Jack Butcher’s Checks Are Burning. What’s Next?
When Jack Butcher introduced his Checks project to the NFT space, he did so with a single sentence: “This artwork may or may not be notable.” Since his initial Tweet, it’s become clear that not only are Checks notable, but the collection marks a major shift in NFTs for the first time in nearly a year.
Although still convoluted to some, Checks has emerged as the frontrunner of the newly incepted open edition (OE) craze, as well as a timely commentary on and criticism of Twitter verification under Elon Musk’s ownership of the platform. As the project continues to take on a life of its own — inspiring community, conversations around social status, and countless derivatives — the unique endeavor has entered into its second phase, taking the NFT space for a ride yet again.
Checks’ unique burn mechanism
On February 12, after weeks of anticipation and the introduction of Checks migration, Butcher initiated phase two of the project by introducing a burn mechanism. A common feature among OEs, burning refers to the destruction of an NFT or multiple NFTs through which either a new token is created or a different incentive or reward is yielded by the user whose token was burnt.
Burn dynamics often create conflict among those who find it difficult to decide between burning or safekeeping their NFTs. But considering the Checks collection originally totaled over 16,000 pieces, it seemed holders were more than happy to enter phase two once open. Furthermore, a significant amount of fanfare came from the fact that, upon burning a Checks NFT, users would receive a unique on-chain piece of artwork in return.
It all begins with holders of multiple Checks editions. Butcher himself theorized that, given the total supply of NFTs vs. the number of unique owners, most collectors would likely hold around six NFTs, with 80 Checks per NFT. From there, he settled on a system that would allow the burning of two original, 80-check pieces to create an NFT featuring 40 checks. Then, by burning two 40s, users could create a 20-check piece, and so on, down the line, hitting the lowest potential numbers of 10, five, and four checks per NFT and ultimately culminating in a single colored check. But it doesn’t stop there, as Butcher outlined in a massive Twitter thread leading up to the burn.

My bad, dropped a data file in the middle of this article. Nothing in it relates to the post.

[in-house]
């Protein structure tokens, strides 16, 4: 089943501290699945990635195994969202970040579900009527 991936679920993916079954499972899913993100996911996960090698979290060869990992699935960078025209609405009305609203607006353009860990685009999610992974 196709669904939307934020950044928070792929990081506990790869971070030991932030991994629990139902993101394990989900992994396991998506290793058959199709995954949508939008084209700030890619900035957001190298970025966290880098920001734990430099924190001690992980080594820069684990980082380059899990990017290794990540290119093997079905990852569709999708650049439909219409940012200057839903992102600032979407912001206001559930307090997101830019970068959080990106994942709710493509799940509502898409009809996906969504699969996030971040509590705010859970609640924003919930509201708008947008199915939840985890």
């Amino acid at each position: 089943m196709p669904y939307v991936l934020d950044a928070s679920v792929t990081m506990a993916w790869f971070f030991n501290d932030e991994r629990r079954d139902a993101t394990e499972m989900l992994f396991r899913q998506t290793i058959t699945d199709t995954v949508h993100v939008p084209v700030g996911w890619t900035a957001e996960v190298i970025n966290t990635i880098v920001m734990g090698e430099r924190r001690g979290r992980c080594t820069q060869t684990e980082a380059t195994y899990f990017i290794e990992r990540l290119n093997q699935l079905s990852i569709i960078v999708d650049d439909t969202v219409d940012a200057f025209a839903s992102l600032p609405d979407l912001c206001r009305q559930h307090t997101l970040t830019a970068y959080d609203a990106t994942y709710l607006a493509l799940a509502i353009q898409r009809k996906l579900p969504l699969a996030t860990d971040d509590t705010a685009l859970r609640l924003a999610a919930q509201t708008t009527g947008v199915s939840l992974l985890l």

As only 250 single checks could possibly exist (thanks to Butcher for doing the math), given the number of holders in the collection, Butcher added incentives that went beyond the initial burn. If a holder can acquire and burn 64 single check pieces, they can produce a new, single black check artwork, of which only three can ever possibly exist. While some deep-pocketed collectors out there may endeavor to follow the rabbit hole all the way down, doing so would likely only serve to increase the scarcity of the original 80-check pieces.
Further, Butcher aims to ensure holders retain a significant amount of agency throughout phase two by allowing burn participants to dictate their NFT’s token ID and color palette. When burning two pieces, users get to choose which of the two token IDs to preserve and transfer to the new on-chain NFT created as a result. Similarly, because the color of this new NFT is affected by the tokens burned to achieve it, holders are incentivized to strategize, according to their visual preference, which pieces to collect and burn to combine.
Burning Checks, what’s next?
In the NFT space, imitation often goes far beyond flattery, often resulting in a slew of low-quality copycat endeavors. We’ve seen it happen time and time again following the popularizing of CryptoPunks, Bored Apes, Loot, Azuki, Goblintown… the list goes on. But oddly, although some cash-grabby derivatives did surface, knockoff Checks have mostly been the product of prominent builders in Web3 and have subsequently been hailed as successes themselves.
Perhaps this is due to the significance of the underlying themes that Butcher has instilled in his project, which focus on the criticisms surrounding social media verification. Or maybe it has more to do with the respect that Butcher and his brand Visualize Value have accrued over the past few years. Whatever the reason, it’s hard to see the success of Checks, the subsequent OE boom, and the corresponding rise in NFT sales throughout 2023 Q1 as existing independent of Butcher.
Given the lasting awe surrounding Checks, it’s hard to say when its popularity might die down. Adding in the fact that Butcher seems to honor a policy of building in public — with his lengthy, dense Twitter threads chronicling every project development providing testament to this — it’s possible he will maintain his hold on the NFT market for months to come. And this might not prove to be a bad thing, considering that concurrent with his highly publicized collections, Butcher has also launched philanthropic NFT endeavors piggybacking off of the success of Checks.
If there is to be one major takeaway from all that has transpired with Checks during its first month of existence, perhaps it’s that user engagement matters most. From keeping collectors appraised of goings-on, encouraging community building, and promoting collector agency as a means for forward development, whether or not his complex mechanics result in collector feats on a grand scale, Butcher’s teachings will surely be implemented down the line and have undoubtedly earned a seal of approval from Web3.
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